Marvel’s Punisher Is Not an Inspiration, So Why Do Fans Still Call Him One?

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The Punisher is perhaps the most lethal of Marvel’s major characters. Even compared to someone as brutal as Wolverine or as uncontrollable as the Hulk, no one compares to Frank Castle’s slaughter of criminals over the years.

But despite what some people across the Marvel Universe (and in real life) have taken away from his crusade, Castle is under no impression that what he does is heroic. One of the most consistent factors in the Punisher’s war on crime is that he does not want anyone following in his footsteps — even going so far as to execute anyone who does.

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Over the years, there’ve been plenty of Punisher copycats within the Marvel Universe — and almost all of them have met grisly fates. During the “Suicide Run” crossover, the Punisher was believed dead after wiping out a slew of crimelords, resulting in numerous imitators — many of whom died. Later, three vigilantes tried to mimic the Punisher’s strategies over the course of Garth Ennis and Steve Dillon’s “Welcome Back Frank” storyline. After discovering their attempts, Castle explained how each of them had cost innocent lives in their own missions — before killing them for being murderers. Notably, police officers in the Marvel Universe have expressed a fondness for his actions — something the Punisher responded to with disgust and anger.

At his core, the Punisher’s war on crime isn’t a heroic endeavor or an attempt to bring justice to the streets. There’s no endgame with the Punisher’s mission, no higher calling or desire to see his mission become a rallying cry (as it did in the aftermath of his death in the Punisher MAX reality). It’s a brutal and fatalist attempt to make the world make sense, one that the Punisher admits is unlikely to ever give him or anyone else for that matter any sense of closure. Characters like Outlaw and Lynn Michaels on Earth-616 may have been briefly inspired by the Punisher and even approved of by Castle. But their ultimate decisions to set aside that inspiration and try to become better people transcends the Punisher’s goals.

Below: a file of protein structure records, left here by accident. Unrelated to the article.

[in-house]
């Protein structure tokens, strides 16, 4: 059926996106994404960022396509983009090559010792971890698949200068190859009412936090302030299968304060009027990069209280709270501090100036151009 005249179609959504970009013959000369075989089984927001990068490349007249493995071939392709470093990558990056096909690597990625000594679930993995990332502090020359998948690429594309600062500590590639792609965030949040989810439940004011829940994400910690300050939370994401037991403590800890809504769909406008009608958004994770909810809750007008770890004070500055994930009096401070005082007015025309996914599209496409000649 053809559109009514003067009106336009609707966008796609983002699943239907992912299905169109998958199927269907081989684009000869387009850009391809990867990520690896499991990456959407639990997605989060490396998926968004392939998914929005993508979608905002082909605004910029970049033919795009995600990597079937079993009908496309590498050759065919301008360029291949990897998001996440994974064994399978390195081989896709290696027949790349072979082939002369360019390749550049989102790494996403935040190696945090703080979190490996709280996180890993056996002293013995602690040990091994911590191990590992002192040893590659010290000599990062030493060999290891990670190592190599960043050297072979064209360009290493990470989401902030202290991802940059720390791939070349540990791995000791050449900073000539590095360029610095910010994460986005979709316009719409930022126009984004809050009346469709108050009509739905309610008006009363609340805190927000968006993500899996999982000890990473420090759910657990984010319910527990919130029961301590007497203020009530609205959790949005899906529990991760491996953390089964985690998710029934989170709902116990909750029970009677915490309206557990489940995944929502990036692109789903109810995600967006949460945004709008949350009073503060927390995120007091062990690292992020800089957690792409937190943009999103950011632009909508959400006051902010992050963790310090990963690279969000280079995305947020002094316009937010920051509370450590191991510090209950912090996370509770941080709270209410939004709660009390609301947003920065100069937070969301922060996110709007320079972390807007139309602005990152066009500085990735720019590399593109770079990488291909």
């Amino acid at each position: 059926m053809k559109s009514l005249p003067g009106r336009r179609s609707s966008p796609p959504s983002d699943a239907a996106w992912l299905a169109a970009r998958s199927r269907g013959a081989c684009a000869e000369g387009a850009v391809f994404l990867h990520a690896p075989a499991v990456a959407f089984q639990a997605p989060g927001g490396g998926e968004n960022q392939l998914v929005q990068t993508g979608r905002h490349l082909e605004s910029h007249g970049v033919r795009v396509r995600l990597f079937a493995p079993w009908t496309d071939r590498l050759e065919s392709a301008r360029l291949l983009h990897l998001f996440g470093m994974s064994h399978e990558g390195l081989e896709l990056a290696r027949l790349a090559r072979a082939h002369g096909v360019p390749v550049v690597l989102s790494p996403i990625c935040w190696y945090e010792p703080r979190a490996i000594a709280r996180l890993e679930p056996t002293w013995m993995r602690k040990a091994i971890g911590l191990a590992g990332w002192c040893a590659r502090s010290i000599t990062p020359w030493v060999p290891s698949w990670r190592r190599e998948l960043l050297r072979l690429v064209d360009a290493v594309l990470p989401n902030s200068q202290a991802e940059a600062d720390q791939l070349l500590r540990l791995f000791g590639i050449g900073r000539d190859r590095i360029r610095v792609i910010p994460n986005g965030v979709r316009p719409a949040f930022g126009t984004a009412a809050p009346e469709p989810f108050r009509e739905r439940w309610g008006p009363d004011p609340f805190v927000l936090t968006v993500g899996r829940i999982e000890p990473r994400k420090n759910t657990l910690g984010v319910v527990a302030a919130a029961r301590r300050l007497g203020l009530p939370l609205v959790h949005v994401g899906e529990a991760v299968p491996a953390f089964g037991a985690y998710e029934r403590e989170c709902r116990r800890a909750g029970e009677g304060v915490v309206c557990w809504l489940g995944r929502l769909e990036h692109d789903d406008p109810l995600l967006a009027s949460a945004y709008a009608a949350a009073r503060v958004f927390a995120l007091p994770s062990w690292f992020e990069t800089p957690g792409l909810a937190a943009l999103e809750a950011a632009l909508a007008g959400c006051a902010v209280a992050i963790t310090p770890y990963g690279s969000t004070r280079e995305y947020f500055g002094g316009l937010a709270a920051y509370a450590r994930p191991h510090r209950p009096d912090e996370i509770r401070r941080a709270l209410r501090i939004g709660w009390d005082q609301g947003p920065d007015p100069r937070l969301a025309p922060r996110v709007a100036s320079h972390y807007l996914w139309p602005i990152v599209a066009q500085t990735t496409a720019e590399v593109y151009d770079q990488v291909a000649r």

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In Contest of Champions by Al Ewing and Rhoald Marcellius, a variant of Frank Castle encountered the Earth-616 Outlaw and wholeheartedly approved of his decision to give up murder — before shooting down Punisher 2099 for being an unrepentant follower of Castle’s “teachings.” In-universe, the Punisher doesn’t want people to be like him. As he explained to the police officers who supported him, his mission is proof that the police have failed in their stated intent to protect the citizenry. The Punisher isn’t a last resort for civility — the Punisher is an example of what happens if civility fails. Frank Castle isn’t someone to aspire to be like, something Castle himself has explained multiple times.

There have been multiple instances over the years of real-life police officers and military service members who see the Punisher as an icon, even replicating the Punisher’s skull logo onto their equipment and uniforms. In a world where bad things can happen to good people, it’s easy to see the temptation of lashing out. But the Punisher is never under the impression what he’s doing is good, or even truly necessary. At his core, the Punisher is someone who lost his humanity and became a brutal killing machine. He does it because it’s the only thing he can think of. There’s no mission statement or overall goal. He’s just killing to assuage his internal pain. Taking inspiration from him is tantamount to making yourself a target in his war.

Punisher is not meant to be an inspiration, but a showcase of how vicious vengeance can become — highlighted by his tendency to shoot down Punisher copycats. Ideally, it’s a lesson everyone in the Marvel Universe (and outside of it) can take to heart.

KEEP READING: The Punisher: How The Marvel Netflix Hero Killed Spider-Man… TWICE!

from Ultimate Comic Blog
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